First, the mean number of photons from each bunch is computed for the specified incoming photon rate. The computation ensures that the mean number of photons from each bunch is proportional to the relative number of electrons in the corresponding bunch and that the observed rate averaged over a complete synchrotron cycle is equal to the specified incoming rate in the limit of low count rates. Second, the actual number of photons from each bunch has to be determined by use of a random number generator. The random numbers are required to obey a Poisson statistics with a mean value equal to the mean number of photons of this bunch.
For a mono-energetic X-ray beam the (mean) charge generated in the sensor is proportional to the total photon energy in a bunch. The charge collected at the input of the readout chip depends on the impact point of the photon on the pixel surface. The charge of a photon impinging near the border of a pixel will be shared between several pixels, while the charge of a photon impinging in the centre of a pixel will be completely detected by one pixel. To take this effect into account, a random impact point on the sensor is selected for every photon assuming a uniform illumination of the pixel. This impact point is allowed to lie outside the pixel border because some small fraction of the charge will drift towards the pixel under investigation. The charge fraction detected by a pixel as a function of the impact position was taken from Schubert et al. (2010) and corrected for the experimental uncertainty to match the theoretical charge spread as computed by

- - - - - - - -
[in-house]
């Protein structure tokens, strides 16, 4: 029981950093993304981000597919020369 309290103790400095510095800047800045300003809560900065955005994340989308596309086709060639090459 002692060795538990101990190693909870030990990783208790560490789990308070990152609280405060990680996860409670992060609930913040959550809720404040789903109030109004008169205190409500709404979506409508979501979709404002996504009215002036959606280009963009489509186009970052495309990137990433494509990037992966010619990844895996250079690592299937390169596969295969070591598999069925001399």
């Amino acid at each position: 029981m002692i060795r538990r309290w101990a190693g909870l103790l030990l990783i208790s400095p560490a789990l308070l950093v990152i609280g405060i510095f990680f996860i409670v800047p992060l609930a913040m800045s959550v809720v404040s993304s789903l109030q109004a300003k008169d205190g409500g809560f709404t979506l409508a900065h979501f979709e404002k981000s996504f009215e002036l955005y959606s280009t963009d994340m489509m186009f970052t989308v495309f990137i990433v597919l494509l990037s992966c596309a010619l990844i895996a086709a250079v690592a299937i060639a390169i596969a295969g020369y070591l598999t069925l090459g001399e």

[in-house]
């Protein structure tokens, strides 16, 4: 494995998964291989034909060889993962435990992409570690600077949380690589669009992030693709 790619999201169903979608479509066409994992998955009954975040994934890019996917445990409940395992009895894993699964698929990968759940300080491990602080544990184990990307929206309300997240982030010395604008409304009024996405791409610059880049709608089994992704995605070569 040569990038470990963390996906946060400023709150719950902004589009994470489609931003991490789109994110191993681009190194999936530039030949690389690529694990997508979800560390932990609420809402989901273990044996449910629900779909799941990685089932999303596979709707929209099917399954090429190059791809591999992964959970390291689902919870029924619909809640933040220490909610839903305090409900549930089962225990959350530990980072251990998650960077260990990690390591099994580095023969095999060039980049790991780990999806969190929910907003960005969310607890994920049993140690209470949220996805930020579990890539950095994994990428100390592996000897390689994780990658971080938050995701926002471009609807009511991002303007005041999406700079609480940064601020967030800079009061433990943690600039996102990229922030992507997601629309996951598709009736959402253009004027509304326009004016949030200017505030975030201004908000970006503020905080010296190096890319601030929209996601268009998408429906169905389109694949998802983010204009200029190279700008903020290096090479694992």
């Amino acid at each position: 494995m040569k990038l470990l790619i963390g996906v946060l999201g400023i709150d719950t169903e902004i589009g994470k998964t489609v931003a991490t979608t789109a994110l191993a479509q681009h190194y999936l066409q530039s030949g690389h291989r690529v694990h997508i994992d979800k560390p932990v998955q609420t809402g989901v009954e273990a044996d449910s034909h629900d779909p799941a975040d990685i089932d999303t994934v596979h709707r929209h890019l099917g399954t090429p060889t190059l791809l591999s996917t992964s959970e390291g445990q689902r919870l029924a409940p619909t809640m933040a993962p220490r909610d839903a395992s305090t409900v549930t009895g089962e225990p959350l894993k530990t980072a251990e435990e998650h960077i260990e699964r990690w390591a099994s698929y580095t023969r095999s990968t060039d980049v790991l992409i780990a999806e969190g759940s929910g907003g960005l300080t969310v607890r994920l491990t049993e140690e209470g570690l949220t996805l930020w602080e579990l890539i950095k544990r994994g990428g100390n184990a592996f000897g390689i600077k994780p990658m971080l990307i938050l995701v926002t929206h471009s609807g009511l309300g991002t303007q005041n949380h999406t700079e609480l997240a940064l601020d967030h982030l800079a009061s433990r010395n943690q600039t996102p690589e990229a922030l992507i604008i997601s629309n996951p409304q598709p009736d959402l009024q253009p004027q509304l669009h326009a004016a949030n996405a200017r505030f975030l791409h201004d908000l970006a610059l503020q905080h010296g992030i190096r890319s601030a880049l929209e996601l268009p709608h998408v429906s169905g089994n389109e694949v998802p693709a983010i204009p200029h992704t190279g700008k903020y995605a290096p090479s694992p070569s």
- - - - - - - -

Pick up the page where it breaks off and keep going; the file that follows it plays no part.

where d = 320 µm is the sensor thickness, kB the Boltzmann constant, T the temperature, q the elementary charge and VB the applied bias voltage (Lutz, 1997). For VB = 150 V and T = 300 K, this yields a charge spread of 5.94 µm. Fig. 2 shows the collected charge fraction for this value as a function of the photon impact position on a quarter of a pixel. Experimental measurements with the PILATUS detector tend to give larger values for the charge spread than the theoretical value reported above. Since the reason for this discrepancy is unclear (Broennimann et al., 2006), the theoretical value is used. It was verified that the results reported below do not significantly depend on the usage of the theoretical or the experimental value.
The observed count rate is derived by a circuit simulation (Spectre) of the PILATUS pixel unit cell, which comprises the preamplifier, shaper and comparator circuits (cf. Fig. 1). The charge collected in the sensor is modelled as a current pulse connected to the preamplifier input. The observed count rate is finally determined from the number of pulses at the comparator output.
The dead-time of the PILATUS detector is mainly determined by the preamplifier gain settings. A high gain results in a broader pulse, which paralyses the comparator for a longer time. Therefore the observed count rate will be lower for higher gain settings.